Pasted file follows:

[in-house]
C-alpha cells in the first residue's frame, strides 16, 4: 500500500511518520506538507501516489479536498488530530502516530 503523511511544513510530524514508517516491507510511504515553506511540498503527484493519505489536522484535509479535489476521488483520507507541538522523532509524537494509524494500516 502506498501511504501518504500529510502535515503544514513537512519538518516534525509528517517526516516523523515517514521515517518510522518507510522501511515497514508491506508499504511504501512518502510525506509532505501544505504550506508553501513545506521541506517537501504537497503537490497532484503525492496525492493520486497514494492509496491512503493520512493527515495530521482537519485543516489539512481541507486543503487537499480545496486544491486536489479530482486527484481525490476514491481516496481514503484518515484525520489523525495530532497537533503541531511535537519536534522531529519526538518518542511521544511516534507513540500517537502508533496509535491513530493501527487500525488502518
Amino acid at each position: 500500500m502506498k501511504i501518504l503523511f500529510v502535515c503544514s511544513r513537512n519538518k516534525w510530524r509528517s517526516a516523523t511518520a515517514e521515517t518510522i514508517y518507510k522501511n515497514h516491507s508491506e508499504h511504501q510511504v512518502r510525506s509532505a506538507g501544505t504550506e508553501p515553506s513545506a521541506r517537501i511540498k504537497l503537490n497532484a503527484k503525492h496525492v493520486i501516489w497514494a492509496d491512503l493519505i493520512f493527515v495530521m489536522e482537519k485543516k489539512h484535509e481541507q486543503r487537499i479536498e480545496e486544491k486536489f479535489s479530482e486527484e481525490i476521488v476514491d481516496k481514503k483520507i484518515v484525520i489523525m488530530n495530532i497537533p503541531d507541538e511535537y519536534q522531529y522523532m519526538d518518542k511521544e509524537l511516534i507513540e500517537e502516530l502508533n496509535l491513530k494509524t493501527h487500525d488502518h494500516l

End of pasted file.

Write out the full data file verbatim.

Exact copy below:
[in-house]
C-alpha cells in the first residue's frame, strides 16, 4: 500500500511518520506538507501516489479536498488530530502516530 503523511511544513510530524514508517516491507510511504515553506511540498503527484493519505489536522484535509479535489476521488483520507507541538522523532509524537494509524494500516 502506498501511504501518504500529510502535515503544514513537512519538518516534525509528517517526516516523523515517514521515517518510522518507510522501511515497514508491506508499504511504501512518502510525506509532505501544505504550506508553501513545506521541506517537501504537497503537490497532484503525492496525492493520486497514494492509496491512503493520512493527515495530521482537519485543516489539512481541507486543503487537499480545496486544491486536489479530482486527484481525490476514491481516496481514503484518515484525520489523525495530532497537533503541531511535537519536534522531529519526538518518542511521544511516534507513540500517537502508533496509535491513530493501527487500525488502518
Amino acid at each position: 500500500m502506498k501511504i501518504l503523511f500529510v502535515c503544514s511544513r513537512n519538518k516534525w510530524r509528517s517526516a516523523t511518520a515517514e521515517t518510522i514508517y518507510k522501511n515497514h516491507s508491506e508499504h511504501q510511504v512518502r510525506s509532505a506538507g501544505t504550506e508553501p515553506s513545506a521541506r517537501i511540498k504537497l503537490n497532484a503527484k503525492h496525492v493520486i501516489w497514494a492509496d491512503l493519505i493520512f493527515v495530521m489536522e482537519k485543516k489539512h484535509e481541507q486543503r487537499i479536498e480545496e486544491k486536489f479535489s479530482e486527484e481525490i476521488v476514491d481516496k481514503k483520507i484518515v484525520i489523525m488530530n495530532i497537533p503541531d507541538e511535537y519536534q522531529y522523532m519526538d518518542k511521544e509524537l511516534i507513540e500517537e502516530l502508533n496509535l491513530k494509524t493501527h487500525d488502518h494500516l